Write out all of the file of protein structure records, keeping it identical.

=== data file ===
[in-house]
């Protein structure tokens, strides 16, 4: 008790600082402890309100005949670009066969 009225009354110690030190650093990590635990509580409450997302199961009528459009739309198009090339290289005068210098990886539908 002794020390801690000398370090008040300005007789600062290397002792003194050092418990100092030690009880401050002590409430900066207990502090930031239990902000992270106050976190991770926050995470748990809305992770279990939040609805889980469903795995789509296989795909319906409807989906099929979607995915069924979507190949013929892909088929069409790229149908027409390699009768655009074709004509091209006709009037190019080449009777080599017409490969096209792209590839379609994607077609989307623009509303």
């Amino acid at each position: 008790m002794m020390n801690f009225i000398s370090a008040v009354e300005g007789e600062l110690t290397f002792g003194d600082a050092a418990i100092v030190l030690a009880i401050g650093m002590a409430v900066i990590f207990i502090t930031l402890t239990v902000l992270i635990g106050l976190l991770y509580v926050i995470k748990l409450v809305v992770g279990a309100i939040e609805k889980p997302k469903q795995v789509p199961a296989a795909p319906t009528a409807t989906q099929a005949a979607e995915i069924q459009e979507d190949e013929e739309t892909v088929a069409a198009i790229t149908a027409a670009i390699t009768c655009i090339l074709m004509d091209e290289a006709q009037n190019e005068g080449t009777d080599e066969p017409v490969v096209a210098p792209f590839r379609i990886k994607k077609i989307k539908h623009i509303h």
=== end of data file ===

[in-house]
């Protein structure tokens, strides 16, 4: 008790600082402890309100005949670009066969 009225009354110690030190650093990590635990509580409450997302199961009528459009739309198009090339290289005068210098990886539908 002794020390801690000398370090008040300005007789600062290397002792003194050092418990100092030690009880401050002590409430900066207990502090930031239990902000992270106050976190991770926050995470748990809305992770279990939040609805889980469903795995789509296989795909319906409807989906099929979607995915069924979507190949013929892909088929069409790229149908027409390699009768655009074709004509091209006709009037190019080449009777080599017409490969096209792209590839379609994607077609989307623009509303």
């Amino acid at each position: 008790m002794m020390n801690f009225i000398s370090a008040v009354e300005g007789e600062l110690t290397f002792g003194d600082a050092a418990i100092v030190l030690a009880i401050g650093m002590a409430v900066i990590f207990i502090t930031l402890t239990v902000l992270i635990g106050l976190l991770y509580v926050i995470k748990l409450v809305v992770g279990a309100i939040e609805k889980p997302k469903q795995v789509p199961a296989a795909p319906t009528a409807t989906q099929a005949a979607e995915i069924q459009e979507d190949e013929e739309t892909v088929a069409a198009i790229t149908a027409a670009i390699t009768c655009i090339l074709m004509d091209e290289a006709q009037n190019e005068g080449t009777d080599e066969p017409v490969v096209a210098p792209f590839r379609i990886k994607k077609i989307k539908h623009i509303h």